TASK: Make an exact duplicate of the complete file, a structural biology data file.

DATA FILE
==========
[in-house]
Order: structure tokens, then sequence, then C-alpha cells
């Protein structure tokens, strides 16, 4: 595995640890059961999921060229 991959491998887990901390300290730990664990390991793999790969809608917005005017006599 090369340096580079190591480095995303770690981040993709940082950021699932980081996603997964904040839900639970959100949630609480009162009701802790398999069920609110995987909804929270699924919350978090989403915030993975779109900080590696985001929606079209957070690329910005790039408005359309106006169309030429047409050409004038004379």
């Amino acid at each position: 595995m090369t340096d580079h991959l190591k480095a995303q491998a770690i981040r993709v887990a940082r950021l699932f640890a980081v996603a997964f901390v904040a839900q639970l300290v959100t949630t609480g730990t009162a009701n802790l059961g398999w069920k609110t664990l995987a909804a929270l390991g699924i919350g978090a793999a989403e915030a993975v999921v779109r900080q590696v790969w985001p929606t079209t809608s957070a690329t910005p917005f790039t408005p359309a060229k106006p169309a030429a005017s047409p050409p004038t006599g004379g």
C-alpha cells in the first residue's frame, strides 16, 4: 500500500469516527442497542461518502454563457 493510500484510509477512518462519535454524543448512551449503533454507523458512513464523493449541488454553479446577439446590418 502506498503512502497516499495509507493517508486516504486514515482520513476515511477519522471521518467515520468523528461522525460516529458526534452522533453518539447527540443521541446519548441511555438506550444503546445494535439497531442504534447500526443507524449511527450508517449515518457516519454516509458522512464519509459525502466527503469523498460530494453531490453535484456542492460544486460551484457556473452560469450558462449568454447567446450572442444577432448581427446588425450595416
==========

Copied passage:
[in-house]
Order: structure tokens, then sequence, then C-alpha cells
């Protein structure tokens, strides 16, 4: 595995640890059961999921060229 991959491998887990901390300290730990664990390991793999790969809608917005005017006599 090369340096580079190591480095995303770690981040993709940082950021699932980081996603997964904040839900639970959100949630609480009162009701802790398999069920609110995987909804929270699924919350978090989403915030993975779109900080590696985001929606079209957070690329910005790039408005359309106006169309030429047409050409004038004379």
């Amino acid at each position: 595995m090369t340096d580079h991959l190591k480095a995303q491998a770690i981040r993709v887990a940082r950021l699932f640890a980081v996603a997964f901390v904040a839900q639970l300290v959100t949630t609480g730990t009162a009701n802790l059961g398999w069920k609110t664990l995987a909804a929270l390991g699924i919350g978090a793999a989403e915030a993975v999921v779109r900080q590696v790969w985001p929606t079209t809608s957070a690329t910005p917005f790039t408005p359309a060229k106006p169309a030429a005017s047409p050409p004038t006599g004379g």
C-alpha cells in the first residue's frame, strides 16, 4: 500500500469516527442497542461518502454563457 493510500484510509477512518462519535454524543448512551449503533454507523458512513464523493449541488454553479446577439446590418 502506498503512502497516499495509507493517508486516504486514515482520513476515511477519522471521518467515520468523528461522525460516529458526534452522533453518539447527540443521541446519548441511555438506550444503546445494535439497531442504534447500526443507524449511527450508517449515518457516519454516509458522512464519509459525502466527503469523498460530494453531490453535484456542492460544486460551484457556473452560469450558462449568454447567446450572442444577432448581427446588425450595416